Kindling Genius cover

Prologue

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I started writing this book in the months following the news that my partner Sara was pregnant. I’ve finished it in the many (many) months after my son Owen was born. 

Watching Owen slowly come fully to life has been one of the deepest joys I’ve ever known. Every day he emerges just a little more. Every day he becomes a little more himself.  Every day I get to know him a little more deeply.

I’ve watched him become more alert and aware of his surroundings. I’ve watched him discover and create new aspects of his character. I’ve watched him learn to take food from his mom, to smile to show delight, and to get sad when I say “No, I think that’s enough cheese.” I’ve watched him come to learn who I am, to get excited to see his grandparents and cousins, and to pick out his favorite book and insist on reading it five times in a row.

In many ways, Owen’s growth and development could not be more ordinary. Nearly every one of the billions of humans who has ever existed has gone through this same process, or one similar. Owen is just one of millions of babies his age around the world today. Nothing about his story is particularly unique or exceptional.

But at the same time, it could not be more extraordinary to experience Owen’s emergence right in front of me. It is not only one of the deepest joys I’ll ever know, but one of the greatest mysteries, something I believe my mind will never fully comprehend. How does his body know to grow itself like that? How is it possible this wonder of life that smiles into my eyes and grabs on to my finger was just a cluster of cells? Who will he grow up to be? What will make him him

I can’t imagine experiencing something more worthy of my awe.

This book springs from a simple thought: If Owen’s life is worthy of my awe, then so must be that of all humans. Their lives must all unfold in equally beautiful and mysterious ways. If I were their parents, I’d be just as dumbfounded, just as in love. And if it’s true that the growth and emergence of all humans is astonishing and worthy of my awe, then perhaps so is that of humanity itself.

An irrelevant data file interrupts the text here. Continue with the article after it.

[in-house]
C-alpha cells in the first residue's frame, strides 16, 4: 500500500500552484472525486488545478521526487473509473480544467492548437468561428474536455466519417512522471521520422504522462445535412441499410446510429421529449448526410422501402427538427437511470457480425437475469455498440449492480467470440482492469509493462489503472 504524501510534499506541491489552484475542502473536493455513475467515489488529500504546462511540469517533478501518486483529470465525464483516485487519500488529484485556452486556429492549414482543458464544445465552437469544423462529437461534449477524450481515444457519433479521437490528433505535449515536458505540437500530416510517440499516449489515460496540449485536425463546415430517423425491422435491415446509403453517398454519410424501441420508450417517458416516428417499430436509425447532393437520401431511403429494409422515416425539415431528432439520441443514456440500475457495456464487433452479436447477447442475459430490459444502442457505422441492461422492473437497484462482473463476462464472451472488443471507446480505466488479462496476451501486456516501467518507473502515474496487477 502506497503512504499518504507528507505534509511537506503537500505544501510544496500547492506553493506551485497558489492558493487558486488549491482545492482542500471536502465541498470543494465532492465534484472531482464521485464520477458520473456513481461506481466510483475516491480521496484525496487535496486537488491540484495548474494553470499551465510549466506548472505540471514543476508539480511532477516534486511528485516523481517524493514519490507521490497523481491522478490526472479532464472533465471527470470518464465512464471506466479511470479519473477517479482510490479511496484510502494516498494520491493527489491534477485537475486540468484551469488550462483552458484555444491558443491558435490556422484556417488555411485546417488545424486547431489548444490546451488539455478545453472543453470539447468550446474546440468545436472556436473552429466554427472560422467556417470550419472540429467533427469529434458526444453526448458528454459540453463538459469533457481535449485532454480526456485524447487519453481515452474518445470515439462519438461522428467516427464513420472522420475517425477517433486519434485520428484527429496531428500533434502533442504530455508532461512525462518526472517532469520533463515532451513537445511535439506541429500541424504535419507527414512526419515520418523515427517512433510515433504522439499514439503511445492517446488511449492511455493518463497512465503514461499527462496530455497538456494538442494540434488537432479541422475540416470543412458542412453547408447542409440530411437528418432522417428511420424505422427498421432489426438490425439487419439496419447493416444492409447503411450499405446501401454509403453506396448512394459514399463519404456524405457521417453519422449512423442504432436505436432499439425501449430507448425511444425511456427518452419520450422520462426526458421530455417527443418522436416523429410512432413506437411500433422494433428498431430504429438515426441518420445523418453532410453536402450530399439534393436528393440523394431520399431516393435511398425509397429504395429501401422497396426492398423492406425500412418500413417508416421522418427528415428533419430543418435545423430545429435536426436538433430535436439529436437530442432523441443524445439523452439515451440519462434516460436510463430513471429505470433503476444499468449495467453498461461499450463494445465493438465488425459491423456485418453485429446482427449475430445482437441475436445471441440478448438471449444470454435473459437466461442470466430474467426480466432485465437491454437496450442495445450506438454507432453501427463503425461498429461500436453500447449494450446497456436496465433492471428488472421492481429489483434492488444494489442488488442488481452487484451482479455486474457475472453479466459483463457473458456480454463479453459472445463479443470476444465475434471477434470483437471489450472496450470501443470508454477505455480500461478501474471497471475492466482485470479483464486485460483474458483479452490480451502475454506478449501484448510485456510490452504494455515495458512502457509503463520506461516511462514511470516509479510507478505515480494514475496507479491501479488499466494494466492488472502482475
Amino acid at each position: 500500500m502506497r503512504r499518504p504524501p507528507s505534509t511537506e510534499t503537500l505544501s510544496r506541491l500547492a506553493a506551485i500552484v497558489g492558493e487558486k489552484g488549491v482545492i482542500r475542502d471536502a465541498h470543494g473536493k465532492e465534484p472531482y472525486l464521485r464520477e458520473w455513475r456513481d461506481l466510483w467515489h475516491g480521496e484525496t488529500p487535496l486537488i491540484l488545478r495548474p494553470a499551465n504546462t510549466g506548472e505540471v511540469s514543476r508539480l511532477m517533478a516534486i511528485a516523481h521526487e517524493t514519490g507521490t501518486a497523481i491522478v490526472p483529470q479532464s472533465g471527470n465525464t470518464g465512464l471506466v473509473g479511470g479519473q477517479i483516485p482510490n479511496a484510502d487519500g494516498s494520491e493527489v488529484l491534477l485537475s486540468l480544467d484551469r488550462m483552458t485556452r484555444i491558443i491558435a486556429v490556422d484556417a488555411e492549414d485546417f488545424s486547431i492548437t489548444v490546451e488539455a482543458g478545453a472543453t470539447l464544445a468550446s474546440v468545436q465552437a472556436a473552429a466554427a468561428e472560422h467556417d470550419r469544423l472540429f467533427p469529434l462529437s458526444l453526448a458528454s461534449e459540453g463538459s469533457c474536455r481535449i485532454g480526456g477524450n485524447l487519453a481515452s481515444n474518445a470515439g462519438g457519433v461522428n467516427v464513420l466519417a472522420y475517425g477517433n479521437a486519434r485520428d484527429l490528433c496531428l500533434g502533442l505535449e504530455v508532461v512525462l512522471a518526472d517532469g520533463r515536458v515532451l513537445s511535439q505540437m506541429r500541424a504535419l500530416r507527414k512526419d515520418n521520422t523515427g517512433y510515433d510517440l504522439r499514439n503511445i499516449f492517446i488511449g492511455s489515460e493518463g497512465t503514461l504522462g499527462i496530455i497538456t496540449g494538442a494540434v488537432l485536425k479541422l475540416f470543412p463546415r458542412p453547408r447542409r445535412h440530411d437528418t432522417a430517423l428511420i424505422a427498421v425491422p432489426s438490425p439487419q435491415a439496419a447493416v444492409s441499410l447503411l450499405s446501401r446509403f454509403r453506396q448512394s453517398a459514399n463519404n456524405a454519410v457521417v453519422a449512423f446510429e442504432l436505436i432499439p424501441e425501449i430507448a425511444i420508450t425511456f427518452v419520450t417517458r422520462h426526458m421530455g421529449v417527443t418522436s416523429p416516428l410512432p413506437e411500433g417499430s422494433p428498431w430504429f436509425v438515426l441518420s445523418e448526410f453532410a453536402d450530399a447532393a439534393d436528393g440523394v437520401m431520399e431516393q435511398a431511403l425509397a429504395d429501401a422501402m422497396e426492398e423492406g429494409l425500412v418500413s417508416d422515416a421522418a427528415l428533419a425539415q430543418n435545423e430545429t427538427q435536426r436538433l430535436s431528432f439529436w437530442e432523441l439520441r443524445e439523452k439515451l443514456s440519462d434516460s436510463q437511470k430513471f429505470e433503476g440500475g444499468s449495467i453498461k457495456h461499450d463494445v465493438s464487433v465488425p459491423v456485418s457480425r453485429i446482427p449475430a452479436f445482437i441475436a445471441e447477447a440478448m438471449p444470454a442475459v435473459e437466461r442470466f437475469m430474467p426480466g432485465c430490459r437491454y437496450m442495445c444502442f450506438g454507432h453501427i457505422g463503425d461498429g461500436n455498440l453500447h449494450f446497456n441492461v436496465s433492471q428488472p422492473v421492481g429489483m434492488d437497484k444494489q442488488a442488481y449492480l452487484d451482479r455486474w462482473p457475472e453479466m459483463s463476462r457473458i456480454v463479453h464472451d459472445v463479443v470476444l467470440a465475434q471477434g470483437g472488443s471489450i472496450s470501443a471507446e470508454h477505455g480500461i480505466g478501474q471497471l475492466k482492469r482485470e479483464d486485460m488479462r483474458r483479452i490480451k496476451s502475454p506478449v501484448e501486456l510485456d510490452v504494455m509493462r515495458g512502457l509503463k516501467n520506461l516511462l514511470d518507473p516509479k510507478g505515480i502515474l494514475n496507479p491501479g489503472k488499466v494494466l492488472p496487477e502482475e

All too often, our view of ourselves is one of cynicism, outrage, despair, and shame. We believe we are born shameful sinners. We believe nothing ever changes. We despise ourselves for our wastefulness and lack of care for one another and our planet. We believe we are the disease.

Ultimately, I believe at the core of all humanity’s problems today is the pervasive, ancient belief that we are ugly, not capable or worthy of a better world. Humanity is afflicted with a disease of despair. Our story about ourselves becomes a self-fulfilling prophecy. Many of us don’t dare to imagine something better because we don’t believe it is possible.

So think of this as a self-help book, not for you or for me, but for humanity itself. It offers a new story for humanity. It asks: What if we looked at humanity with the same awe, compassion, and good will I have for Owen or any parent has for their child? What if we allowed ourselves to see humanity as a growing, emerging being that has just scratched the surface of its gifts and potentials? What could we overcome, build, and dream up if we truly saw ourselves as beautiful?

Peter Schulte

Peter Schulte is the founder and editor of Kindling. Peter is also Senior Digital Engagement Associate for the Pacific Institute and the UN Global Compact's CEO Water Mandate, connecting businesses to sustainable water practices. Peter holds a B.S. in Conservation and Resource Studies and a B.A. in Comparative Literature from University of California, Berkeley, and an M.B.A. in Sustainable Systems from Pinchot University. He lives in Bellingham, WA, USA with his wife, son, and cat.

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